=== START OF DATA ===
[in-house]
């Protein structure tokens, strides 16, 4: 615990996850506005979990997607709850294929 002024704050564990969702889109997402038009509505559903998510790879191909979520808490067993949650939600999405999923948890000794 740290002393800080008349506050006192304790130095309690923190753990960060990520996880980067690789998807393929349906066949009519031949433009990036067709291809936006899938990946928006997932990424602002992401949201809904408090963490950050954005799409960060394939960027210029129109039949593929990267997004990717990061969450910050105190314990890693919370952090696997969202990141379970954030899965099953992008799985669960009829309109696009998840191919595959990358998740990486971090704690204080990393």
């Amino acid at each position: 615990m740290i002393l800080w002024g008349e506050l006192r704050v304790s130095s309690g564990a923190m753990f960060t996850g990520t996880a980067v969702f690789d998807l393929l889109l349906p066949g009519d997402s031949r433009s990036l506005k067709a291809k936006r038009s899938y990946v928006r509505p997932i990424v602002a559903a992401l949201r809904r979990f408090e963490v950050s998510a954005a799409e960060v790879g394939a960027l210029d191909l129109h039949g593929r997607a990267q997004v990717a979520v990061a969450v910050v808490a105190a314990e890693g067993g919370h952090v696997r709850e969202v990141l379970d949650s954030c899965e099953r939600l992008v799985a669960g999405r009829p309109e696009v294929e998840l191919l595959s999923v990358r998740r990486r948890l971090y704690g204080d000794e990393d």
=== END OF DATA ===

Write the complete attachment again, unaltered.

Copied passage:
[in-house]
């Protein structure tokens, strides 16, 4: 615990996850506005979990997607709850294929 002024704050564990969702889109997402038009509505559903998510790879191909979520808490067993949650939600999405999923948890000794 740290002393800080008349506050006192304790130095309690923190753990960060990520996880980067690789998807393929349906066949009519031949433009990036067709291809936006899938990946928006997932990424602002992401949201809904408090963490950050954005799409960060394939960027210029129109039949593929990267997004990717990061969450910050105190314990890693919370952090696997969202990141379970954030899965099953992008799985669960009829309109696009998840191919595959990358998740990486971090704690204080990393």
């Amino acid at each position: 615990m740290i002393l800080w002024g008349e506050l006192r704050v304790s130095s309690g564990a923190m753990f960060t996850g990520t996880a980067v969702f690789d998807l393929l889109l349906p066949g009519d997402s031949r433009s990036l506005k067709a291809k936006r038009s899938y990946v928006r509505p997932i990424v602002a559903a992401l949201r809904r979990f408090e963490v950050s998510a954005a799409e960060v790879g394939a960027l210029d191909l129109h039949g593929r997607a990267q997004v990717a979520v990061a969450v910050v808490a105190a314990e890693g067993g919370h952090v696997r709850e969202v990141l379970d949650s954030c899965e099953r939600l992008v799985a669960g999405r009829p309109e696009v294929e998840l191919l595959s999923v990358r998740r990486r948890l971090y704690g204080d000794e990393d």